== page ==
The Creative Workflow

From Photoshop
Jump to: navigation, search

Painting is not a linear activity. A painting is not made in the same way that one might make a jigsaw puzzle: from bottom left to top right. Here are eight screen grabs from the making of a painting. You can see that the basic form is in place from very early on in the history of the painting and large image decisions are being made throughput. This might seem like stating the obvious, but as a general rule of thumb the finishing-off is the last thing that is done in a painting. It is probably not a good thing if you are attending to the details just after you have begun painting.

Stages 09.png

Evaluating the painting

Traditional painters often look at their paintings in a mirror so as to check the composition of their paintings. By doing this the artist's view of their work is 'refreshed' by encountering their work in an unfamiliar aspect. The digital artist has a digital equivalent to this: the fliperoo. The fliperoo is often accompanied by notations. The process is this: fliperoo > notate on a new layer > reverse fliperoo. The reverse fliperoo is best done by shift-selecting both the notation layer and the flipped layer and then free-transforming. In the image above the notations can be seen to be both visual and in written form. Learn it. It is important. Good artists often wrap this up in an action that is wired to a hot key.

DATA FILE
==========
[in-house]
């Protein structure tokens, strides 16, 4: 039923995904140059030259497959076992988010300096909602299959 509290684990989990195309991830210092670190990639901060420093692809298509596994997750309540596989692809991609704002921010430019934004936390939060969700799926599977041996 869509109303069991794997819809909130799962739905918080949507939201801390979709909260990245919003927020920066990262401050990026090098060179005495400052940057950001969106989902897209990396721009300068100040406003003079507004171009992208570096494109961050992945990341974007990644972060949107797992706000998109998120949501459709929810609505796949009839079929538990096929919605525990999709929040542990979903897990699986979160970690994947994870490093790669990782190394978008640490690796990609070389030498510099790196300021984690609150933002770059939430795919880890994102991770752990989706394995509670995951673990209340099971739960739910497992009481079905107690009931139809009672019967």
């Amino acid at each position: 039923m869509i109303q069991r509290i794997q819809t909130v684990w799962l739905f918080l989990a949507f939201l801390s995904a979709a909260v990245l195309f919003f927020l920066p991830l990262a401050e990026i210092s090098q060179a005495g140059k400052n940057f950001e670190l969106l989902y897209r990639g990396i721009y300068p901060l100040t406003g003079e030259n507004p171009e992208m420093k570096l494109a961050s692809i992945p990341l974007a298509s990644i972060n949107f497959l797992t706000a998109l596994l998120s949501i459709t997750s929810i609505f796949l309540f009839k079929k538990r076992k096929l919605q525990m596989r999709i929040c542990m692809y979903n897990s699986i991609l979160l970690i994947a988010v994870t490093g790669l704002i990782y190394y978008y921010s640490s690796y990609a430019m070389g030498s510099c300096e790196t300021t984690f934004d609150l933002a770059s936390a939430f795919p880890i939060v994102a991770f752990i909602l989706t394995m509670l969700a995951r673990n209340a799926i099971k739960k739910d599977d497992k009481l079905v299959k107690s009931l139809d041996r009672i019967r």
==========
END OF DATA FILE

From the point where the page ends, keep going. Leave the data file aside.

The other thing we can do is to reduce the size of the image on the screen by Zooming out. This is the equivalent of the traditional painter stepping back to get a distance on the painting.

Making a saturation map using a Selective Color adjustment can provide vital feedback on the saturation values of the image. Similarly, using a Hue Saturation to desaturate the image can reveal the lightness structure of the image.